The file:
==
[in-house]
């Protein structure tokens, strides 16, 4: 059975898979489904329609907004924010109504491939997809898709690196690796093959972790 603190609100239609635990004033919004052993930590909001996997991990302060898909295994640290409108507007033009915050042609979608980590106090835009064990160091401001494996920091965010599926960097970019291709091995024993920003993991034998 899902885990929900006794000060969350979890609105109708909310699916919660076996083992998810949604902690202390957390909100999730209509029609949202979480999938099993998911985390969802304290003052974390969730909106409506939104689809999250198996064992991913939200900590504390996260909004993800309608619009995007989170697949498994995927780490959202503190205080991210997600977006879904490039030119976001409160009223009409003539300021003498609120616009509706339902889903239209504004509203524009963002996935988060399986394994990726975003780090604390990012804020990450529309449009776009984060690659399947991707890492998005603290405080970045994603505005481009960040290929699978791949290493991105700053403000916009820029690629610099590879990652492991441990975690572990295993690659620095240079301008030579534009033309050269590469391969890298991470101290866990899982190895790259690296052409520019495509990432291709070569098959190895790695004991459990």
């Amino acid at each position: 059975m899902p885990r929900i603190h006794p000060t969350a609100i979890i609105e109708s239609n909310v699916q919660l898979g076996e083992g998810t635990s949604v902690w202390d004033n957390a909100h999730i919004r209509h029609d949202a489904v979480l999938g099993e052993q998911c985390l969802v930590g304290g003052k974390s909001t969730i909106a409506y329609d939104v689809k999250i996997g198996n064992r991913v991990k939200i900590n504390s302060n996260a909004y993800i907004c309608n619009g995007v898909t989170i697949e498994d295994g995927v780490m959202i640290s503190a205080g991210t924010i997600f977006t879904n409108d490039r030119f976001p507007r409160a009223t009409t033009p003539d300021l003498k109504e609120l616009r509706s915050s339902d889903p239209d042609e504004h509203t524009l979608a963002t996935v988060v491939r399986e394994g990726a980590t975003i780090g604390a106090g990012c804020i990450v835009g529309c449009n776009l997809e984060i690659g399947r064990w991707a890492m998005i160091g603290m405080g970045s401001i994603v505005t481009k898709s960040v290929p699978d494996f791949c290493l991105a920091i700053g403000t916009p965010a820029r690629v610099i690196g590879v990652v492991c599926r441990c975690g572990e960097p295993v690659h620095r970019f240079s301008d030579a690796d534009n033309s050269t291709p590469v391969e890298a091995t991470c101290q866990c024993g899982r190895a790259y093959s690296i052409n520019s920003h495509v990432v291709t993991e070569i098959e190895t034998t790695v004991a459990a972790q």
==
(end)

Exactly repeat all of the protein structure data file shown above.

[in-house]
């Protein structure tokens, strides 16, 4: 059975898979489904329609907004924010109504491939997809898709690196690796093959972790 603190609100239609635990004033919004052993930590909001996997991990302060898909295994640290409108507007033009915050042609979608980590106090835009064990160091401001494996920091965010599926960097970019291709091995024993920003993991034998 899902885990929900006794000060969350979890609105109708909310699916919660076996083992998810949604902690202390957390909100999730209509029609949202979480999938099993998911985390969802304290003052974390969730909106409506939104689809999250198996064992991913939200900590504390996260909004993800309608619009995007989170697949498994995927780490959202503190205080991210997600977006879904490039030119976001409160009223009409003539300021003498609120616009509706339902889903239209504004509203524009963002996935988060399986394994990726975003780090604390990012804020990450529309449009776009984060690659399947991707890492998005603290405080970045994603505005481009960040290929699978791949290493991105700053403000916009820029690629610099590879990652492991441990975690572990295993690659620095240079301008030579534009033309050269590469391969890298991470101290866990899982190895790259690296052409520019495509990432291709070569098959190895790695004991459990």
């Amino acid at each position: 059975m899902p885990r929900i603190h006794p000060t969350a609100i979890i609105e109708s239609n909310v699916q919660l898979g076996e083992g998810t635990s949604v902690w202390d004033n957390a909100h999730i919004r209509h029609d949202a489904v979480l999938g099993e052993q998911c985390l969802v930590g304290g003052k974390s909001t969730i909106a409506y329609d939104v689809k999250i996997g198996n064992r991913v991990k939200i900590n504390s302060n996260a909004y993800i907004c309608n619009g995007v898909t989170i697949e498994d295994g995927v780490m959202i640290s503190a205080g991210t924010i997600f977006t879904n409108d490039r030119f976001p507007r409160a009223t009409t033009p003539d300021l003498k109504e609120l616009r509706s915050s339902d889903p239209d042609e504004h509203t524009l979608a963002t996935v988060v491939r399986e394994g990726a980590t975003i780090g604390a106090g990012c804020i990450v835009g529309c449009n776009l997809e984060i690659g399947r064990w991707a890492m998005i160091g603290m405080g970045s401001i994603v505005t481009k898709s960040v290929p699978d494996f791949c290493l991105a920091i700053g403000t916009p965010a820029r690629v610099i690196g590879v990652v492991c599926r441990c975690g572990e960097p295993v690659h620095r970019f240079s301008d030579a690796d534009n033309s050269t291709p590469v391969e890298a091995t991470c101290q866990c024993g899982r190895a790259y093959s690296i052409n520019s920003h495509v990432v291709t993991e070569i098959e190895t034998t790695v004991a459990a972790q």